Okay, I’m the world’s worst blogger.

You would be too, if you were surrounded by editors as talented as those who surround me! It’s intimidating. But I am a half-way decent writer—and a damned good volunteer. I am determined to make this New Year a more active one as far as this blog goes, and I’m inviting your comments, ideas, and suggestions—as well as submissions (which, forewarned, means the same editorial scrutiny that makes me whine and bleed).

There’s a whole helluva lot in the hopper for The Bloomsbury Review, and there are multiple Universes in a plethora of Dimensions going on in publishing as well—which I intend to share with you and invite you to suffer under my deficit-witted opinions, because—why not?

Most of you don’t know me from Adam (or Steve, for that matter)—and wisely probably don’t care. Some background ought to be provided I suppose, to give me a little gravitas—if it doesn’t matter, and it doesn’t–you can skip the next few paragraphs. I began my book career by owning one bookstore, then a second. When shopping malls, like enormous nefarious flying saucers began descending all over the land, anchored at one end by B.Dalton and at the other by Walden Bookstores, and beaming their deep-pocket death-rays on the independent bookseller, I “booked” it outa here (remember that phrase?), disobeyed Horace Greeley and headed East to get into publishing.

I started with Running Press in Philadelphia (which was tiny and un-conglomerated then and housed in a decrepit series of freezing dilapidated offices over a used encyclopedia store). Moved to Westminster/John Knox Press after I got tired of picking lead paint ceiling chips out of my coffee cup, moved to Oxford University Press (US) in New York, Amtracking daily from Philadelphia with Becky Sinkler, the best-ever editor of The New York Times Book Review–from there to The Pilgrim Press, on to the University of Illinois Press as assistant press director, on to being associate press director at Georgetown University Press in Washington, DC. Then, seduced by greed (albeit forewarned!), I took a position at a well-known Press that had/has the reputation of being an employee revolving door. It also had/has, ironically, the reputation of publishing what one would call books with a “humanitarian” bent. I was let go the day after I returned from my younger brother’s funeral. Oh, and I’ve had a few things published along the way. Some in respectable places.

Welcome back. See, I told you it doesn’t matter. Anyway, Fate kindly delivered me back into the arms of The Bloomsbury Review where, long-distance, I had been writing book reviews since 1983—and for the last six years or so, I have been a happy book-besotted volunteer. I love this magazine.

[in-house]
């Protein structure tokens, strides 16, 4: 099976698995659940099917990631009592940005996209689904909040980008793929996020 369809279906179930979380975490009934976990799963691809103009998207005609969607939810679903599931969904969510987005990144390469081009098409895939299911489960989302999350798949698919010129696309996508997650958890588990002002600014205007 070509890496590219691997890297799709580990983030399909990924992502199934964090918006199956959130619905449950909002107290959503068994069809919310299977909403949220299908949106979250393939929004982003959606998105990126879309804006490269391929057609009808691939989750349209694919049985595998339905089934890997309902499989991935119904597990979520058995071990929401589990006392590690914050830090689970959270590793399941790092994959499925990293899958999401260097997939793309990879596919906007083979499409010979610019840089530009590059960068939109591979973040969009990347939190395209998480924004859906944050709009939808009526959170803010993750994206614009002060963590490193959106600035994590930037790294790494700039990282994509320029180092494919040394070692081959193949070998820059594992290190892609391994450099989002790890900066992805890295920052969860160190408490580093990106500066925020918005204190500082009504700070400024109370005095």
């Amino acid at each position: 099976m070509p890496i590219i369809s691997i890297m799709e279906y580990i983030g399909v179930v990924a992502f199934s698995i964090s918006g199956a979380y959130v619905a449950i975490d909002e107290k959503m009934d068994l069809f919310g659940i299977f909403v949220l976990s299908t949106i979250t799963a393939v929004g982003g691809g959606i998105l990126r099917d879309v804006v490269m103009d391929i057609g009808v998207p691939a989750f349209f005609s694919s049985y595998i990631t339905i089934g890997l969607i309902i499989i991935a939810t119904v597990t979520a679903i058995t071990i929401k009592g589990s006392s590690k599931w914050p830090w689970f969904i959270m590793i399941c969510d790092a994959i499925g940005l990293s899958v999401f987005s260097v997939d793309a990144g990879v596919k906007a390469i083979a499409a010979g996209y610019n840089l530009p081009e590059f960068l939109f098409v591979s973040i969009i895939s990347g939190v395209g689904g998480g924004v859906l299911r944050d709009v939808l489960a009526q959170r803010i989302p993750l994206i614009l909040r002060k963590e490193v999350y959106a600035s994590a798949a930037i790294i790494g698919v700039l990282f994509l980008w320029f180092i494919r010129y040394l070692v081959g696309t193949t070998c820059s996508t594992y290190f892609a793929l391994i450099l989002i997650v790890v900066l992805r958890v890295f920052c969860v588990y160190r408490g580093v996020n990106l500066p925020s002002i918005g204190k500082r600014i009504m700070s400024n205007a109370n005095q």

Let me repeat that: I. LOVE. This. Magazine. Just grabbing less than a handful of past issues, I see an interview with Barry Lopez, and one with Terry McMillan, an interview with Edward Abbey, a conversation with Nicole Hollander, another interview—this time with J.P. Donleavy, and yet another with Raymond Carver. Reviews of books on murals, psychology, art, photography, poets, adoption, Route 66, sex, drugs, and rock and roll. There are reviews of good first novels by authors who went on to fame, and there are reviews of good novels by authors who seem to have disappeared, completely. There are poems by Wendy Bishop, Tony Moffeit, Steven White, Martín Espada, Thomas R. Smith, Michael Hogan, Jim Barnes, and a poem by Antonio Marimón, translated by Gregory McNamee. So what’s not to love?

Be all that as it may, and nevertheless and notwithstanding, and in spite of my bloated sentences betraying the fact that I’ve obviously read entirely too much Henry James, I’m determined to offer up opinions about what’s going on in our literary landscape, as I’ve traversed most of it clumping along in one pair of pumps or another (DISCLAIMER: My Rambling Rhetoric© in no way reflects the opinion of anyone connected, however closely or loosely with The Bloomsbury Review or any other related entangled entity, be it sovereign or subordinate), whether you like it or not.

I’ll keep you updated on our “Make it New” project. We’ll do polls. I’ll complain and grouse. I’ll prod and praise. Let’s have fun. Squabbling is allowed—within the bounds of decency of course, and as long as you don’t frighten the horses—in the newly installed Disqus (pronounced “discuss”) comments below, or by registering here otherwise. Friend, Like, or Follow Us on Twitter (@BloomsReviews) or on our Facebook page if’n you’ve a mind to.

This won’t be easy for me, as I’m a perfectionist surrounded by perfectionists. But it won’t work at all without you. So let us begin

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